And yet God, who knows the hearts of these people better than they know themselves, and knows that repentance doesn’t equal perfection, still accepts that repentance. He knows they won’t be perfect. He knows there will still be sin in this city. He knows that the Ninevites’ turning from their sins will not make Nineveh a city of angels. And they don’t deserve this grace—they, like us, deserve judgment for their sin. Nevertheless, when he sees their grief over their sin, and sees their desire to turn away from that sin and live righteously for him, he relents of the judgment he had planned for them, and does not do it: he relents.

We have a hard time believing God would do this for us, don’t we? We might say, “Well, God sees into their hearts, so clearly he must have seen something in them that’s better than what’s in me. He accepted them because they were so transformed; there is no way he would accept me, because I still struggle with my sin.” But the Bible doesn’t tell us that the people of Nineveh suddenly became saints; the Bible is filled with stories of people who meet God, who love God, who know God, and who still struggle grievously with their sin. And guess what? God still calls them his children. 

The overarching story of the Bible is a very simple one. God is the main character, and he describes himself as a God who rejoices to love the unloveable, not because of anything they do, but because of what he has done in them. God grants repentance to people, and then rewards those people for the repentance that he himself granted. This story isn’t meant to make us think primarily about how our repentance compares to that of the Ninevites; it is meant to make us marvel at the incredible grace of God who would accept to forgive even people so vile as these (and us).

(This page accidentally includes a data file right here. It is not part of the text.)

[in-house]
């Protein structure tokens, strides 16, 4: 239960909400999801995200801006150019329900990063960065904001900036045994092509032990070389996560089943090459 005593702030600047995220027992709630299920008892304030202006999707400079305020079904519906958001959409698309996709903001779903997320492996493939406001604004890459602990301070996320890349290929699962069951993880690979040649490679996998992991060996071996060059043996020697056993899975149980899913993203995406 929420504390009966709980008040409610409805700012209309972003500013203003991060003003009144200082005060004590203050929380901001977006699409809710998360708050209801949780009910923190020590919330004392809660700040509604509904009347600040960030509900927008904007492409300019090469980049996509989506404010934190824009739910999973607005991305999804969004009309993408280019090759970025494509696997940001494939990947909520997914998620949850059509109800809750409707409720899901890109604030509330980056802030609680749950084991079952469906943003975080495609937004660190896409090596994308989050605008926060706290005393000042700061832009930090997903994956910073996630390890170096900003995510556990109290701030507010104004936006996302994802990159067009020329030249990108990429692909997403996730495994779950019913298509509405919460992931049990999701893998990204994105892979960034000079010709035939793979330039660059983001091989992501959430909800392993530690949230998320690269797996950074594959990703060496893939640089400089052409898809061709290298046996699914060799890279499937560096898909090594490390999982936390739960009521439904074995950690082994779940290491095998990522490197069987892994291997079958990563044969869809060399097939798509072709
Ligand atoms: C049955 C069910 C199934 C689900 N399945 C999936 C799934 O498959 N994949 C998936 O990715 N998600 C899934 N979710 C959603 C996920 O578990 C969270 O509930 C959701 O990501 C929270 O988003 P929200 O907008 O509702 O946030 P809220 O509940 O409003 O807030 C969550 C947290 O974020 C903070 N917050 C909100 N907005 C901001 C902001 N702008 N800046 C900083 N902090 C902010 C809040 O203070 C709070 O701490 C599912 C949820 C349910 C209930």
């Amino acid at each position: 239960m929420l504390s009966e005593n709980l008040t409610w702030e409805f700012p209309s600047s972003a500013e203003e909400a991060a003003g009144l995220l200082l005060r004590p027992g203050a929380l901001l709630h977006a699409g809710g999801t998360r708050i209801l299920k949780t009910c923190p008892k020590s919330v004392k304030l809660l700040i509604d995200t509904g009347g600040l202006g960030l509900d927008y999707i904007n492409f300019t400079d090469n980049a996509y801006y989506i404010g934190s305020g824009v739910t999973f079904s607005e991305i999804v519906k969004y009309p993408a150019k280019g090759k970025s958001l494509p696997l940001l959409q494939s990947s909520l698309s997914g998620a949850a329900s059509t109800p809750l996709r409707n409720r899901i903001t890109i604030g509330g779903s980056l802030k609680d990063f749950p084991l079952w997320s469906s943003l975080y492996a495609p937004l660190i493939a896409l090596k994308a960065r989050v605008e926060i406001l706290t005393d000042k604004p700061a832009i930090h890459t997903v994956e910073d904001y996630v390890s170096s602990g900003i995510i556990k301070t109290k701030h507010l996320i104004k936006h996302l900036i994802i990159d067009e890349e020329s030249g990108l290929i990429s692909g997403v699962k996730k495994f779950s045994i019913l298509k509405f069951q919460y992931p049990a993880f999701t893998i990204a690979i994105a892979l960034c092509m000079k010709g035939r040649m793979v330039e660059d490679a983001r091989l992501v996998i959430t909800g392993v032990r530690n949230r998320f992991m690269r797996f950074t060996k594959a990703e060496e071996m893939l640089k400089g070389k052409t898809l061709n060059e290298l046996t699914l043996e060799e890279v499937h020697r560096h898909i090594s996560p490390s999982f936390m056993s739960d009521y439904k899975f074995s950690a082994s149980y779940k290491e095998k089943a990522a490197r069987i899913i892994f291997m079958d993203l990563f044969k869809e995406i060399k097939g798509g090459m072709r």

4) Questions

This chapter of the book of Jonah, just like the previous chapters, pushes us to ask ourselves a few questions. We saw Jonah declare a very simple, concise message to the Ninevites—a message that goes straight to the essential. So the first question we need to ask ourselves is this: What prevents us from clearly announcing the Word of God in our city? Surely there’s fear there: we don’t want to offend anyone by calling them sinners (even though we call ourselves the same), so we avoid the main message by talking about peripheral issues (important issues, perhaps, but still secondary). It’s clear that these peripheral issues are more culturally interesting; they’ll stimulate livelier debates. But they are not the center of the gospel message. The focus of our message is that we stand under and deserve God’s judgment, but he has offered grace to us; so we are called to repent of our sins and trust in Christ alone for our salvation, for faith in his sacrifice alone is what makes us righteous before God and unites us to him. Let’s not get sidetracked—let’s “keep the main thing the main thing” (as they say) and if ever we get asked about these peripheral issues, let’s use them to point people back to the real subject at hand.